It's another fumble for Research In Motion's PlayBook as the company has recalled 1,000 tablets with a faulty operating system. While many of the PlayBooks haven't made it to customers, those that have are not loading software properly. RIM's PlayBook has been widely criticized for a lack of features, and observers expect a shake-up at RIM.
After fumbling the PlayBook product launch by many measures, Research In Motion has now fumbled the broader execution of its tablet Relevant Products/Services computer Relevant Products/Services. Some analysts are expecting an executive shake-up.
RIM is recalling about 1,000 PlayBook tablets because they were shipped with an operating-system glitch. That glitch may be hindering users from doing initial setups. According to RIM, the saving grace is that most of the tablets with the faulty operating systems haven't yet reached consumers.
"RIM is working to replace the affected devices," the company said. "In the small number of cases where a customer received a PlayBook that is unable to properly load software Relevant Products/Services upon initial setup, they can contact RIM for assistance."
Before the PlayBook even got out of the gate, some reviewers suggested that consumers hold off on buying the device Relevant Products/Services. RIM's frequent software updates to reviewer-held PlayBooks may have also dampened the experience. News reports cited software updates even during the week since the device was out for review.
One of the biggest criticisms of the PlayBook is the lack of native e-mail. RIM co-CEO Jim Balsillie told The Wall Street Journal that this feature is on the way. In the meantime, he suggested people use webmail.
"How do you bring out a RIM product without an e-mail client? That would be like Schwinn launching something that wasn't a bicycle. They missed who they were with that offering," said Rob Enderle, principal analyst at the Enderle Group. "Then it comes out and then it's faulty and has to go back in. There's a huge amount of pressure for them to replace their executive staff, and this is just going to increase that pressure."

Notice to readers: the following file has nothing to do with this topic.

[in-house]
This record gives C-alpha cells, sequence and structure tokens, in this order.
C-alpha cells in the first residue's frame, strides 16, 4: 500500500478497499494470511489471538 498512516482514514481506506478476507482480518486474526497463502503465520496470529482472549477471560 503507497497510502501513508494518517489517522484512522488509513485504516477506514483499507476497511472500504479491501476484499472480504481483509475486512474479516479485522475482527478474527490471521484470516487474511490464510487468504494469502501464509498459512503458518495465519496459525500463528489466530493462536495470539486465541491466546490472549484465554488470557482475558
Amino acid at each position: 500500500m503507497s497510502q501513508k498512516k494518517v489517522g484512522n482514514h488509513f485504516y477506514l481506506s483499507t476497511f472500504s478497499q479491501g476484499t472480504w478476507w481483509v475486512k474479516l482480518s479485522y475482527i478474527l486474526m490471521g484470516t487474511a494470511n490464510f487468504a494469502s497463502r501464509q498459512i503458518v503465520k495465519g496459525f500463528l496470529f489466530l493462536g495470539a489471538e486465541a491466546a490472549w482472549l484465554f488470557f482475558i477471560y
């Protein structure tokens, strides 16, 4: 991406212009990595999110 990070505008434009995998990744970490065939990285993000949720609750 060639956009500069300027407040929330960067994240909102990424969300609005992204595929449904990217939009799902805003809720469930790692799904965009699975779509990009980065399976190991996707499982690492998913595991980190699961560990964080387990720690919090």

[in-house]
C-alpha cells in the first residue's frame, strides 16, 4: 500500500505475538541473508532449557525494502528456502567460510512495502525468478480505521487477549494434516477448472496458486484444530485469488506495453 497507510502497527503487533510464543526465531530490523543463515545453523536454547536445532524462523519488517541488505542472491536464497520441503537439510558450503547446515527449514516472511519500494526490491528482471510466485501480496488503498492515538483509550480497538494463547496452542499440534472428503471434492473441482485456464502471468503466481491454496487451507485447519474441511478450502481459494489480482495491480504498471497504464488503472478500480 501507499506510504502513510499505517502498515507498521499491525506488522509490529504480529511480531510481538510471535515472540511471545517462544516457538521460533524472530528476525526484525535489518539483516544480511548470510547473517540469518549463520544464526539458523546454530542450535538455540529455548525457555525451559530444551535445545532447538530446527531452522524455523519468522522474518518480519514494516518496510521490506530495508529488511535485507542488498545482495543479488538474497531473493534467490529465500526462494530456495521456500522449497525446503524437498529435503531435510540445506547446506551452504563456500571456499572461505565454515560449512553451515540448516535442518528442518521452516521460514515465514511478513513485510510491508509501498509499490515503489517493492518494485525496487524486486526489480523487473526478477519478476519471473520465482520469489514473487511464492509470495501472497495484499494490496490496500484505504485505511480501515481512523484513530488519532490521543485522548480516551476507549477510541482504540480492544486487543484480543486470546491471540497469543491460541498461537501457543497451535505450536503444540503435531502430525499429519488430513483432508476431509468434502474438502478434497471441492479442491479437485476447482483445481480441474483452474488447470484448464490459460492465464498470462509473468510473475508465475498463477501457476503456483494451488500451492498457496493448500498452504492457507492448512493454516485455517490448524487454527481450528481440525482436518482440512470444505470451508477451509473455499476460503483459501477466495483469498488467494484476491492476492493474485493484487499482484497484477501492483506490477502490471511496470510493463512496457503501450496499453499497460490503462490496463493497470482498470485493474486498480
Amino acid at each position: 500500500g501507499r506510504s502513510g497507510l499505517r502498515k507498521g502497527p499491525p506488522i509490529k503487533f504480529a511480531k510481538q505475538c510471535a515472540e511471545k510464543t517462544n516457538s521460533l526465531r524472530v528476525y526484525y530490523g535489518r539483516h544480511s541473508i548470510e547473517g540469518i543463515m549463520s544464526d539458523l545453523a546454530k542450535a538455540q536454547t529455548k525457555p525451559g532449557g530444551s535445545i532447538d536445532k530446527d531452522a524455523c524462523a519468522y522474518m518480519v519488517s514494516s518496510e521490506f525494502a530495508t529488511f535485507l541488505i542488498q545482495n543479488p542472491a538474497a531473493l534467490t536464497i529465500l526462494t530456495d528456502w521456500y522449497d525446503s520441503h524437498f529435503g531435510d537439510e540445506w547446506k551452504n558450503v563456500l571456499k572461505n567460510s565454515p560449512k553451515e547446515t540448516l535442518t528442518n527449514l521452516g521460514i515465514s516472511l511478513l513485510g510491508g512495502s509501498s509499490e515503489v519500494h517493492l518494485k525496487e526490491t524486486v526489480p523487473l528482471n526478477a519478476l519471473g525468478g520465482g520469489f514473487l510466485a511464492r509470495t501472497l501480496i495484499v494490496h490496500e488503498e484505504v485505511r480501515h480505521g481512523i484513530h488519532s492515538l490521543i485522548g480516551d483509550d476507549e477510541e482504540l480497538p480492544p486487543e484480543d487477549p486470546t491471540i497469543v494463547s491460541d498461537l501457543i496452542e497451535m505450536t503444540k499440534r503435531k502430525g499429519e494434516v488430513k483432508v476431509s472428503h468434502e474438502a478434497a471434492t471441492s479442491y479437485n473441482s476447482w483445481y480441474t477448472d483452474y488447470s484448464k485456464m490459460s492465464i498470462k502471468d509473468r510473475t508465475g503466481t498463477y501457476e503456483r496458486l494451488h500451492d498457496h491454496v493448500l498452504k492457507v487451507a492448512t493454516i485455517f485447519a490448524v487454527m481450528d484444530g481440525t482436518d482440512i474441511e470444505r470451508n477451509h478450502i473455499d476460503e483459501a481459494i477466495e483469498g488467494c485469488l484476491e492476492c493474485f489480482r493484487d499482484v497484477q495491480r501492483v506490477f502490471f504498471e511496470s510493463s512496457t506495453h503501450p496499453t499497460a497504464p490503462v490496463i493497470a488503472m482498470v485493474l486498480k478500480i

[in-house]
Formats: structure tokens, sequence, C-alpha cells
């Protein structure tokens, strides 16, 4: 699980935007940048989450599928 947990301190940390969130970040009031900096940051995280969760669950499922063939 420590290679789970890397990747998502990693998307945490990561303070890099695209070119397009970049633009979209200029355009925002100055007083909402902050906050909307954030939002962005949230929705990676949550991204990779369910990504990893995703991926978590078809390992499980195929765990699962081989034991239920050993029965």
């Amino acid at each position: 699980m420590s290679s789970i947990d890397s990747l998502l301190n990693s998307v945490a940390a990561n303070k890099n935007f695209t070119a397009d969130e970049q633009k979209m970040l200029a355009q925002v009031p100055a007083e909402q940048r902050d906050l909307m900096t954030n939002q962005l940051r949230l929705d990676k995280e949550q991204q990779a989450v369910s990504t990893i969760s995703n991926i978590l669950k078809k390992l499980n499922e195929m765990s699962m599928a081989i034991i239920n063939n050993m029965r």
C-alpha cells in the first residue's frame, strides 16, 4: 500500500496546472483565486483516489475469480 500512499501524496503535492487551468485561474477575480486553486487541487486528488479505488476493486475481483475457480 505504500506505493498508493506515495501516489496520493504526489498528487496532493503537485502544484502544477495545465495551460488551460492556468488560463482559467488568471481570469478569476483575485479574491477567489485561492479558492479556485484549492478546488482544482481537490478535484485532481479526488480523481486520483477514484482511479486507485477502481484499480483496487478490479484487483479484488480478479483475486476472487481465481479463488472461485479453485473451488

'Running with Scissors'
RIM co-CEO Mike Lazaridis has defended the PlayBook strategy aggressively, even up until less than two weeks ago. Lazaridis has said RIM is in a "transition time" and that the BlackBerry 7 smartphone Relevant Products/Services operating system is just the beginning. RIM plans to merge the BlackBerry and PlayBook QNX platforms in early 2012.
RIM tried to gain the market's confidence at BlackBerry World earlier this month. RIM has updated the PlayBook tablet to add video Relevant Products/Services chat, BlackBerry Messenger, document editing, and home-screen browser bookmarks. RIM even offered a demo of some soon-to-be-released Android apps Relevant Products/Services for the PlayBook, including the popular Angry Birds game. And RIM promised native e-mail is soon to come.
But it may be too little too late to shield the company from an executive shake-up. "RIM is not executing well. Stockholders are not tolerant of a firm that is struggling and is having execution problems," Enderle said. "That appears to be not a market issue. It's a management issue. It's like watching a company running with scissors. It's just not working."